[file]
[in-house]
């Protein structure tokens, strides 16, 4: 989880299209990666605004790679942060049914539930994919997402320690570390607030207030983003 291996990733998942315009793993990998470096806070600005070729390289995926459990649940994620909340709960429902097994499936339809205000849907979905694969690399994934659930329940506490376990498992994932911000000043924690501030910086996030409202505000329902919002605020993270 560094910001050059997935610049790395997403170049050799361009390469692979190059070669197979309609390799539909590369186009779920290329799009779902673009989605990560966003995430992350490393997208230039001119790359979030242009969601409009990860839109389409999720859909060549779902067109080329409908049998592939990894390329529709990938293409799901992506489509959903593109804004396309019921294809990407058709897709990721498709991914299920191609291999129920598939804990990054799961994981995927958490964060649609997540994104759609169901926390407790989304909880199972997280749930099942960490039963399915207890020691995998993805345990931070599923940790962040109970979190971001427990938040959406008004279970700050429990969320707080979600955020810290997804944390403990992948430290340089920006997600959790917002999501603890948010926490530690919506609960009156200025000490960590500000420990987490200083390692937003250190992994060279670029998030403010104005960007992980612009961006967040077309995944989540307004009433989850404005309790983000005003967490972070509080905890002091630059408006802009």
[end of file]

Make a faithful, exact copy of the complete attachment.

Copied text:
[in-house]
């Protein structure tokens, strides 16, 4: 989880299209990666605004790679942060049914539930994919997402320690570390607030207030983003 291996990733998942315009793993990998470096806070600005070729390289995926459990649940994620909340709960429902097994499936339809205000849907979905694969690399994934659930329940506490376990498992994932911000000043924690501030910086996030409202505000329902919002605020993270 560094910001050059997935610049790395997403170049050799361009390469692979190059070669197979309609390799539909590369186009779920290329799009779902673009989605990560966003995430992350490393997208230039001119790359979030242009969601409009990860839109389409999720859909060549779902067109080329409908049998592939990894390329529709990938293409799901992506489509959903593109804004396309019921294809990407058709897709990721498709991914299920191609291999129920598939804990990054799961994981995927958490964060649609997540994104759609169901926390407790989304909880199972997280749930099942960490039963399915207890020691995998993805345990931070599923940790962040109970979190971001427990938040959406008004279970700050429990969320707080979600955020810290997804944390403990992948430290340089920006997600959790917002999501603890948010926490530690919506609960009156200025000490960590500000420990987490200083390692937003250190992994060279670029998030403010104005960007992980612009961006967040077309995944989540307004009433989850404005309790983000005003967490972070509080905890002091630059408006802009």